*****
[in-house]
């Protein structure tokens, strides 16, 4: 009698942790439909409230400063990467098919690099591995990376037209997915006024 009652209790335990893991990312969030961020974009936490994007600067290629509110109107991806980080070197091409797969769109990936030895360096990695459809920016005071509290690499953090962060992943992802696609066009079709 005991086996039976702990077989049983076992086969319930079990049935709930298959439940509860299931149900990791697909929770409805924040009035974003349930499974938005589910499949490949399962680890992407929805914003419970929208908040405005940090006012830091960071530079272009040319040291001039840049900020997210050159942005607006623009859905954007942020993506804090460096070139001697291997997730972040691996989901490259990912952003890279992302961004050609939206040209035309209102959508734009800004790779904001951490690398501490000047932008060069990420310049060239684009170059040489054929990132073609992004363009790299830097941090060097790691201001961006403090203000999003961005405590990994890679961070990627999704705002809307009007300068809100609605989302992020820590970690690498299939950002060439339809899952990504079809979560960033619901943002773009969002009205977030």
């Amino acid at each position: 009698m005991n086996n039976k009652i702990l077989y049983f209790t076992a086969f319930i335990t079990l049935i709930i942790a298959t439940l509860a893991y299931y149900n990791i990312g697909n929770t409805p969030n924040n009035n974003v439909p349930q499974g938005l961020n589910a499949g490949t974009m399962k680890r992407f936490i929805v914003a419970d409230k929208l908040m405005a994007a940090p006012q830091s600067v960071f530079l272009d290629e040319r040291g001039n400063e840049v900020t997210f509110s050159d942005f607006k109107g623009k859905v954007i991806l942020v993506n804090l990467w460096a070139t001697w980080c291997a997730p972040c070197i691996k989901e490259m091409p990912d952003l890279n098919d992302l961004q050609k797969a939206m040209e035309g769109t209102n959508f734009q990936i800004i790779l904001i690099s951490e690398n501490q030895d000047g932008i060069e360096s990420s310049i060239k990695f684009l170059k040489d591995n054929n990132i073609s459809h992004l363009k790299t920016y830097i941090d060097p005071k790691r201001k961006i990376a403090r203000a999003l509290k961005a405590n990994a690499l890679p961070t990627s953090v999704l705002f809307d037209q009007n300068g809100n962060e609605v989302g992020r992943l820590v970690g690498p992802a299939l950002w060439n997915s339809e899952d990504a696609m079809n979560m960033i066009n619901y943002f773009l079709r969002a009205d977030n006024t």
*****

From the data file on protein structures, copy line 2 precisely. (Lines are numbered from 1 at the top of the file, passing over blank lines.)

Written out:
């Protein structure tokens, strides 16, 4: 009698942790439909409230400063990467098919690099591995990376037209997915006024 009652209790335990893991990312969030961020974009936490994007600067290629509110109107991806980080070197091409797969769109990936030895360096990695459809920016005071509290690499953090962060992943992802696609066009079709 005991086996039976702990077989049983076992086969319930079990049935709930298959439940509860299931149900990791697909929770409805924040009035974003349930499974938005589910499949490949399962680890992407929805914003419970929208908040405005940090006012830091960071530079272009040319040291001039840049900020997210050159942005607006623009859905954007942020993506804090460096070139001697291997997730972040691996989901490259990912952003890279992302961004050609939206040209035309209102959508734009800004790779904001951490690398501490000047932008060069990420310049060239684009170059040489054929990132073609992004363009790299830097941090060097790691201001961006403090203000999003961005405590990994890679961070990627999704705002809307009007300068809100609605989302992020820590970690690498299939950002060439339809899952990504079809979560960033619901943002773009969002009205977030």